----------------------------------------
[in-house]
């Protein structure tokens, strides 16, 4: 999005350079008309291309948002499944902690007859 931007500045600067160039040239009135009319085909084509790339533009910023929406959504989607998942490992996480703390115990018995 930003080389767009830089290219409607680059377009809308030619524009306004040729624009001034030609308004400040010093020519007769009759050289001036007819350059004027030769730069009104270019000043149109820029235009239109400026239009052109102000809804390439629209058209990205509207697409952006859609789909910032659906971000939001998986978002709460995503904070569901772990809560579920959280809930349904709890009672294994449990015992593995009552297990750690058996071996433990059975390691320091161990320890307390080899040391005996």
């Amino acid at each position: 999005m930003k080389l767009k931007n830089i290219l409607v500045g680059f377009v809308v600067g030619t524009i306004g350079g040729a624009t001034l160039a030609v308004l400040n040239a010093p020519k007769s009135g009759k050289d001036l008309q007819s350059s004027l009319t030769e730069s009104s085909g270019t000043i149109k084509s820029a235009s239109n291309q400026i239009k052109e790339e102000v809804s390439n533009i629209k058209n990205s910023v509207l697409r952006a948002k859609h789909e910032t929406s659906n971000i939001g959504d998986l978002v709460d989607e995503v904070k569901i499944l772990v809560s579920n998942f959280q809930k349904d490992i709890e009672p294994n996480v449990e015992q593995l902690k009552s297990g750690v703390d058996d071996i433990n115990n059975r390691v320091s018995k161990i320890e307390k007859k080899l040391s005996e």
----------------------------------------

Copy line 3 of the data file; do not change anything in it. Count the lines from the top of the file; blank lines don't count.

């Amino acid at each position: 999005m930003k080389l767009k931007n830089i290219l409607v500045g680059f377009v809308v600067g030619t524009i306004g350079g040729a624009t001034l160039a030609v308004l400040n040239a010093p020519k007769s009135g009759k050289d001036l008309q007819s350059s004027l009319t030769e730069s009104s085909g270019t000043i149109k084509s820029a235009s239109n291309q400026i239009k052109e790339e102000v809804s390439n533009i629209k058209n990205s910023v509207l697409r952006a948002k859609h789909e910032t929406s659906n971000i939001g959504d998986l978002v709460d989607e995503v904070k569901i499944l772990v809560s579920n998942f959280q809930k349904d490992i709890e009672p294994n996480v449990e015992q593995l902690k009552s297990g750690v703390d058996d071996i433990n115990n059975r390691v320091s018995k161990i320890e307390k007859k080899l040391s005996e």